A chart of the big data ecosystem, take 2

So here we are again.  My colleague Shivon and I had made a first attempt at making sense of the rapidly evolving big data ecosystem back in June.  Based on some very helpful feedback from readers of this blog and others, a number of additional meetings with interesting startups and more in depth research, we’ve come up with this second version.

Some thoughts:

  • It’s still a work in progress (and will presumably always be, that’s the nature of the beast)
  • It’s even more crowded than the first time around, which reflects the incredible vitality of the big data space
  • We’ve created some new subcategories such as NoSQL/NewSQL and analytics services (reflecting the reality that, for the time being, the last mile of data analysis is very much performed by humans)
  • We have the occasional company that appears in different categories (Infochimps or Autonomy for example)
  • We have learned more about companies that were already on the first version of the chart, and have positioned them differently.  For example, Metamarkets now falls in the “Cross Infrastructure/Analytics” category as they offer a stack that includes a data store (Druid), predictive analytics and visualization.  Another example is Collective[i] – they have built  an entire proprietary big data stack from the ground up, that includes infrastructure, analytics and applications – making the company a rare example of an “Application Service Provider”.

Our goal is to continue updating this chart from time to time, and perhaps make it evolve visually, as we’ve probably reached the limits of what we can reasonably fit on one slide.  It was suggested that we try to visually distinguish on premise offerings vs. cloud based solutions, which we may try to do.

To enlarge, click on the arrows at the bottom right of the chart.

Comments, thoughts, questions? Please add to the comments section.

21 thoughts on “A chart of the big data ecosystem, take 2”

  1. Great chart. Just a few edits. sqrrl should actually be under NoSQL databases. You could also add Apache Accumulo to open source database projects.

  2. Thank you for following up on your promise to include MarkLogic. Since June when you published V1 of the chart, we added new tools for faster application development, powerful analytics and visualization widgets for greater insight, plus a lot of other cool enterprise features.

  3. Matt, you did not put Xignite as a Data Source or Marketplace. I hope it is not a subconscious omission 😉 We are accumulating vast amounts of exchange data (kinda big) on our platform in the cloud….

  4. Hey, you may also want to throw in IBM MANY EYES…great data visualization tool. Maybe just IBM with an image of eyes, nice and small..could squeeze it in 🙂

  5. This is quite an ambitious project you have taken on here – kudos!

    As you say, the ecosystem is evolving very quickly. As the infrastructure providers are gaining traction and the solutions are being implemented more widely, there seem to be more companies emerging with great tools that help understand the data and allow users to act upon it.

    I would argue that “Monitoring” falls under that category as well. Would it make more sense to have it under “Analytics” rather than “Infrastructure”? The objective of monitoring is to provide some clarity and insights into the vast amounts of data being collected.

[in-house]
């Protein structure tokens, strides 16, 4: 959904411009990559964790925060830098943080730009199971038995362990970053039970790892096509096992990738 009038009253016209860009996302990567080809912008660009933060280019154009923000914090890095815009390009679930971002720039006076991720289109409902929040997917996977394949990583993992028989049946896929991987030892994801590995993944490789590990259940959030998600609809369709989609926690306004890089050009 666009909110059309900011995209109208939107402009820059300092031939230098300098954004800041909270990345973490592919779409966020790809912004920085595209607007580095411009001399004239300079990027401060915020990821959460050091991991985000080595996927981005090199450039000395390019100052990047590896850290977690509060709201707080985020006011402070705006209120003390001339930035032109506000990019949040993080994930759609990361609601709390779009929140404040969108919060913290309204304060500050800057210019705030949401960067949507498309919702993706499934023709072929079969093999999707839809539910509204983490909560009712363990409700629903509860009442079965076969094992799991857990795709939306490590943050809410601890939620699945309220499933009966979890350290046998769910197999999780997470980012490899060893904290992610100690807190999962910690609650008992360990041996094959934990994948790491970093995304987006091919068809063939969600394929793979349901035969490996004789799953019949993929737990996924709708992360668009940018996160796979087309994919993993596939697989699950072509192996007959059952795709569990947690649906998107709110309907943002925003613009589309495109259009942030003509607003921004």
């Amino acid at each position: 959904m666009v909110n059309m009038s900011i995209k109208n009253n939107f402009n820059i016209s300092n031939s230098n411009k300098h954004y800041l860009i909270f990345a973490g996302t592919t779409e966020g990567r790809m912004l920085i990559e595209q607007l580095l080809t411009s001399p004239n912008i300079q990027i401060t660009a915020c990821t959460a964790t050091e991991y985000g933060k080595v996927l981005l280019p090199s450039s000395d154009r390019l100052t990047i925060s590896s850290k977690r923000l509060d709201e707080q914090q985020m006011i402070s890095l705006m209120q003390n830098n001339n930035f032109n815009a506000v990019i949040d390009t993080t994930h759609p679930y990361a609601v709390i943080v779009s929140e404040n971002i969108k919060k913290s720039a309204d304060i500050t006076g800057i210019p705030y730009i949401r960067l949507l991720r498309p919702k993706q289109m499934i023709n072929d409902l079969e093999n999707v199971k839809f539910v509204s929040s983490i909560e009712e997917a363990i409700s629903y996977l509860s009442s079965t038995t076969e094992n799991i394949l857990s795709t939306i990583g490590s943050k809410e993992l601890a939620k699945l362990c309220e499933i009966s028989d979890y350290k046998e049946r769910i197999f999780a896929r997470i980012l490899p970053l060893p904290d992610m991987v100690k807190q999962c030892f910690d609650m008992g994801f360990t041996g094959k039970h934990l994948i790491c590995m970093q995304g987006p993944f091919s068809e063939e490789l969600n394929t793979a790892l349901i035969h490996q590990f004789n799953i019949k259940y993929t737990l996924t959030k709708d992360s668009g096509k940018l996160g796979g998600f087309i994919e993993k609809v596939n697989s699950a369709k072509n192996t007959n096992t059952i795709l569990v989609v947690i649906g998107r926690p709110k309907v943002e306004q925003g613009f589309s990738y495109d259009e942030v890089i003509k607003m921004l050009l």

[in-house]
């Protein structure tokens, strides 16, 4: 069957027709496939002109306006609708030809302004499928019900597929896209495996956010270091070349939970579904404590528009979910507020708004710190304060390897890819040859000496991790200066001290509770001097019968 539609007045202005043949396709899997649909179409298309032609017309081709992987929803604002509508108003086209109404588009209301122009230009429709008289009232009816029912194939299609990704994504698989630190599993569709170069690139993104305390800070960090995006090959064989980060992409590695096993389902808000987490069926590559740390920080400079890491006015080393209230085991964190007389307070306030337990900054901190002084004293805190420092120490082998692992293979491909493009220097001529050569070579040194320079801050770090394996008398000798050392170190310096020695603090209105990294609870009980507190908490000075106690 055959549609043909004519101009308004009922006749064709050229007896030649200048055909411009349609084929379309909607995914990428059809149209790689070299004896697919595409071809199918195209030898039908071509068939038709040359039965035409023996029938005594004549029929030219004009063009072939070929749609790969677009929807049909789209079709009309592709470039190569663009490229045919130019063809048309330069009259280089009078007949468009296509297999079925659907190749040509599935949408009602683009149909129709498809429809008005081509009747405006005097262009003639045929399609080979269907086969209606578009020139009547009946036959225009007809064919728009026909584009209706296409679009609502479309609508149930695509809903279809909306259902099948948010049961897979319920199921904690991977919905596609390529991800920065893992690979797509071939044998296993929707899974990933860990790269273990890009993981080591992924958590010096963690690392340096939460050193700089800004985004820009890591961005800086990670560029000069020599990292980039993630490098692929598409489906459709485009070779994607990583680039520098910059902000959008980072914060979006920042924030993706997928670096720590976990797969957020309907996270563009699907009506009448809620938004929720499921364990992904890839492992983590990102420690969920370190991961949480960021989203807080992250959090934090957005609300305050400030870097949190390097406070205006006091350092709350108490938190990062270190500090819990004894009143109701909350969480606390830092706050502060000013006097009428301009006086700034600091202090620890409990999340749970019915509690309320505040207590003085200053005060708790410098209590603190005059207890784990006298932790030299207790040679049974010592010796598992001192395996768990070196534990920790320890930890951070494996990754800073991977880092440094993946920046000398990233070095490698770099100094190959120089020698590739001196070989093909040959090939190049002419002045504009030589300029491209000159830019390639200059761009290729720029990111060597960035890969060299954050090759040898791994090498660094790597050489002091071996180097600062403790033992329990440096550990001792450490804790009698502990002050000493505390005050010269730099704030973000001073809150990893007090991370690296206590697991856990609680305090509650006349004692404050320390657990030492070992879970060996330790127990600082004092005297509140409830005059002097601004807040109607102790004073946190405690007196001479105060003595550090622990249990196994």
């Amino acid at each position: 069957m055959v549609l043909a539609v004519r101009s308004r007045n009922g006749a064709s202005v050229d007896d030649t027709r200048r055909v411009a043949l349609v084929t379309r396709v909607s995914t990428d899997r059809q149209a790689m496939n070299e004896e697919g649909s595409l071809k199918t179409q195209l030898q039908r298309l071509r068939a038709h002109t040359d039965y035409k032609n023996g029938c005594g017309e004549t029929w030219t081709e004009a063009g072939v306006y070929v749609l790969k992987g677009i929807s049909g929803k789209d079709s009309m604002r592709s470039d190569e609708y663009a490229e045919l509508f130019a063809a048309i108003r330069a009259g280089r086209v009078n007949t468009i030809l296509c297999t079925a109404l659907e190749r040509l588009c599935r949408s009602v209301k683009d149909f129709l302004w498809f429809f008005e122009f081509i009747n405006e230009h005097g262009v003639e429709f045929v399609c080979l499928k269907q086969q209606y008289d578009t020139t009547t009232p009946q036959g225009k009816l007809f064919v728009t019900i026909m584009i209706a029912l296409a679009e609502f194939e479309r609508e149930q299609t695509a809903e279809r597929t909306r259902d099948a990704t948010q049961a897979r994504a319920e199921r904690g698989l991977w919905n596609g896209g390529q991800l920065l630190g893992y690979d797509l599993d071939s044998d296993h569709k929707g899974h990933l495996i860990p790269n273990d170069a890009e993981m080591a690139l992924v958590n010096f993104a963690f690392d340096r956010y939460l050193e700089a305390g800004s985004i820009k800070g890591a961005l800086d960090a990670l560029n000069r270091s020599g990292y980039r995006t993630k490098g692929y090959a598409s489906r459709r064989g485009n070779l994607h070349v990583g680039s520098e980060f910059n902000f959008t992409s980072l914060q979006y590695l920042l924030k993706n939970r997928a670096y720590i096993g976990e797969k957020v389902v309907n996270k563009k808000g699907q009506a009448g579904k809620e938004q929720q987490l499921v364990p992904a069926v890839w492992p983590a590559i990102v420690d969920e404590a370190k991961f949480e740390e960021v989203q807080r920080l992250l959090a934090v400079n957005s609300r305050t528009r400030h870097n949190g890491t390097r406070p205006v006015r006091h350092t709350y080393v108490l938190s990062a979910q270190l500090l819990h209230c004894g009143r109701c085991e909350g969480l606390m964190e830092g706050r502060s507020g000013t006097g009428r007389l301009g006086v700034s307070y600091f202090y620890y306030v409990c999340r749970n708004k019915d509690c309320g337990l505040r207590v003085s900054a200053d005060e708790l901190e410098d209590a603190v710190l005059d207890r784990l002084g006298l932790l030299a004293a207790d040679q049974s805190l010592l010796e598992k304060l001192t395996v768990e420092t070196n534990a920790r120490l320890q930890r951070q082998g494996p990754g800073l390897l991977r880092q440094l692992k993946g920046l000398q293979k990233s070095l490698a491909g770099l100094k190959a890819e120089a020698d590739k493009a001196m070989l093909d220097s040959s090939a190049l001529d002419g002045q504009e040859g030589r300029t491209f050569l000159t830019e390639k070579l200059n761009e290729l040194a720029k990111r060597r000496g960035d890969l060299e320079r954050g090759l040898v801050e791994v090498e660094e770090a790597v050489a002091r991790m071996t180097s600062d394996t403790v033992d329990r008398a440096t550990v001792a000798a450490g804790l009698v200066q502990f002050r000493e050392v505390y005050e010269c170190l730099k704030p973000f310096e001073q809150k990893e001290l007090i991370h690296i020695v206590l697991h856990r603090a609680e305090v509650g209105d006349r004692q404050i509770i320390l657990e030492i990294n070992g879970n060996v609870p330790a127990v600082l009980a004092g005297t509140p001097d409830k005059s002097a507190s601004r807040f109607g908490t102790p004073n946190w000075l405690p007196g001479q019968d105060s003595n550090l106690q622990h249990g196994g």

It’s close to my heart as we provide a monitoring service that leverages big data. Our data store is optimized for time series data and we provide visualization and alert services. It would be great if you could add us (https://librato.com) to the chart.


  6. Kudos for taking on such an ambitious project. Always harder to decide what NOT to do with these landscapes that it is to decide what *to* do.

    On the infrastructure side, I tend to think about analytic platforms in terms of whether they are appliance databases, cloud or on-premise, if they are column-oriented versus relational, and to distinguish databases very good at something unique (graph databases, or document databases).

    Nonetheless, the only area that really seemed to be missing are real-time streams processing platforms such as StreamBase, Coral8, Inforsphere Streams, etc that address the V = velocity aspect of “Big Data”

  7. Great job, just about the most comprehensive I’ve seen. One quibble – Visualization vendors are really two discrete groups that are worth treating separately…
    1) BI/Visualization – dashboardng, charting and other tools for communicating, delivering analytics – such as JackBe, Chart.Io, Birst, Visual.Ly etc
    2) Visual Analytics – tools for visual pattern-based discovery – Ayasdi, Centrifuge, ClearStory etc


  8. Infochimps (www.infochimps.com) is in the the “Cross Infrastructure / Analytics” category. Powering Fortune 1000 with three cloud services: 1) real-time / in-stream (Cloud::Streams), 2) ad hoc / interactive analytics (Cloud::Queries), and 3) batch analytics (Cloud::Hadoop).

    The “data marketplace” or “data source” business is gone. 😉

  9. Dear Sir

    I am a editor form Liwen Culture & Chuliu Book Company at Taiwan.

    We are going to publish a schoolbook for college student about Sociology and Taiwan at September . One chapter of this book will talking about how technology impact the society.

    We found this big data landscape picture are useful for students to understand the big data.

    We would appreciate it if you could kindly allow us to use this picture in the schoolbook for free. We will list th the source link.

    We look forward to receiving your reply.

    Faithfully yours,

    Ray Wang

    Our Website:http://www.liwen.com.tw/

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